President Barack Obama stains a bookshelf at Burrville Elementary School in Washington, Saturday, Jan. 19, 2013, as the first family participated in a community service project for the National Day of Service, part of the 57th Presidential Inauguration.

Susan Walsh, Associated Press - Ap

Three days of inaugural celebrations

  • January 19, 2013 - 7:25 PM


President Obama touted "the importance of giving back" as he kicked off three days of inaugural celebrations Saturday with a National Day of Service.

The president, along with First Lady Michelle Obama and daughters Malia and Sasha, joined hundreds of volunteers at Burrville Elementary, where the president helped stain a bookshelf.

Obama said that inaugurations were "a symbol of how our democracy works and how we peacefully transfer power" and that ""we're all in this together."

Later, the first lady and Jill Biden played host to the Kids' Inaugural Concert, which paid special tribute to military spouses and children.


President Obama will be officially sworn in for his second term at 10:55 a.m. central time Sunday in a small ceremony at the White House. Vice President Joe Biden will be officially sworn in at the Naval Observatory earlier in that morning. The 20th Amendment to the Constitution, ratified in 1933, declared that the president's term of office begin on Jan. 20. But because it falls on a Sunday this year, Obama will swear the oath on Sunday but the public ceremony will be on Monday. That means that by the time the events are over, Barack Obama will have sworn the oath of office four times -- more than almost any other president.


The public version of the 57th Presidential Inauguration begins at 10:30, central time, and falls on Martin Luther King Jr. Day -- a first in the history of the federal holiday. The official oaths will take place on the West Front of the U.S. Capitol. Supreme Court Chief Justice John Roberts will administer the oath of office to the president. Justice Sonya Sotomayor will administer the oath to Biden. The theme is "Faith in America's Future," and between 600,000 to 800,000 people are expected to attend.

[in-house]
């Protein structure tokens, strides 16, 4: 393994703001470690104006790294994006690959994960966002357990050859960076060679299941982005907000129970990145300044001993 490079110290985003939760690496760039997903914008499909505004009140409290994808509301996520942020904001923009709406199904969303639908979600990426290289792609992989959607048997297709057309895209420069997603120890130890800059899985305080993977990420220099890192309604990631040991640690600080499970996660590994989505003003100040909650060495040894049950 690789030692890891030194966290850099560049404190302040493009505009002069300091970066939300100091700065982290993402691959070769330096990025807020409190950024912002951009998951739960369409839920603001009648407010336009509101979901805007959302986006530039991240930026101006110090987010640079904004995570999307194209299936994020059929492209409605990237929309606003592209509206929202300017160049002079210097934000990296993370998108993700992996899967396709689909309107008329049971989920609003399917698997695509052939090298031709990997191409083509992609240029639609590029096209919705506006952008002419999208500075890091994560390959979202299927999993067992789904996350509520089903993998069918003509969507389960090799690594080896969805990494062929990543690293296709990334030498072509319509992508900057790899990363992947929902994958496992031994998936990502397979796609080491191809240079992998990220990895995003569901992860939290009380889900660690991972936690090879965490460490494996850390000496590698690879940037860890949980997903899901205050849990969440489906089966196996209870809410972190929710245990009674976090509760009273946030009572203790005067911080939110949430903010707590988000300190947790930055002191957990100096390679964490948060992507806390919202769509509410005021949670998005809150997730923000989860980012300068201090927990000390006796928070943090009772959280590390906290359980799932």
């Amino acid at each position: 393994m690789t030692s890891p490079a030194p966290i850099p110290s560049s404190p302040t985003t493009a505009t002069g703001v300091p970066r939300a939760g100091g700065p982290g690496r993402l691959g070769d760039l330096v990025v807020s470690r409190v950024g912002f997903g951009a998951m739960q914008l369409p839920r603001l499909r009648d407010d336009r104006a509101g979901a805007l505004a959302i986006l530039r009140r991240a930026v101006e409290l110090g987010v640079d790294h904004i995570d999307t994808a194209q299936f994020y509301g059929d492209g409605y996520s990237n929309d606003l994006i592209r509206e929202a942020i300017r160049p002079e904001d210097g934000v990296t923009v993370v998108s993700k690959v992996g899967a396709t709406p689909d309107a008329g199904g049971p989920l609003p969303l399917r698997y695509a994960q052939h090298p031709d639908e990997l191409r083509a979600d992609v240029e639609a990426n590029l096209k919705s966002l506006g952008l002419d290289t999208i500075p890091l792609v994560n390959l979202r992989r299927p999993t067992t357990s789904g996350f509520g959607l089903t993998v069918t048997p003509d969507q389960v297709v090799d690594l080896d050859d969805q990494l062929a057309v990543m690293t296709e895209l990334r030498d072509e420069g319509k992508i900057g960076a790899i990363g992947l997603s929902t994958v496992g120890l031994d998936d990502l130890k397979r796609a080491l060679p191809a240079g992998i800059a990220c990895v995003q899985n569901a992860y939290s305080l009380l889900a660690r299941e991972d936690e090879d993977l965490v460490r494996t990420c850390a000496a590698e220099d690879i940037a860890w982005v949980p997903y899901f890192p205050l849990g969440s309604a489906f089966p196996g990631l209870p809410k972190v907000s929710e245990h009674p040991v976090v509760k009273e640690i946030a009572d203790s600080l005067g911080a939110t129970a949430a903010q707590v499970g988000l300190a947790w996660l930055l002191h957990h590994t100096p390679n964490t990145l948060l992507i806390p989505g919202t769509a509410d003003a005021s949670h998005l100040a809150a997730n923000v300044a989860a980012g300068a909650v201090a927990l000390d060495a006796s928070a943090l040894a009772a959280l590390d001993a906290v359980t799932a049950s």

Sen. Charles Schumer, D-N.Y., chairman of the six-member Joint Congressional Committee on Inaugural Ceremonies, is expected to open the events. Tennessee GOP Sen. Lamar Alexander, another member, will speak as well. The invocation will be delivered by Myrlie Evers-Williams, widow of slain civil rights leader Medgar Evers. She'll be the first woman and first nonclergy member to offer the prayer.

Despite scaling back on some of the revelry, the inauguration will be a star-studded affair. Beyoncé, Kelly Clarkson and James Taylor will perform. Latino gay poet Richard Blanco will recite an offering. The parade begins at 1:35, central time. The commander in chief's ball begins at 5 p.m. at the Washington Convention Center, and the Inaugural Ball begins at 5:30.

Tuesday: The Obamas and Bidens will participate in a National Prayer Service at the Washington National Cathedral.


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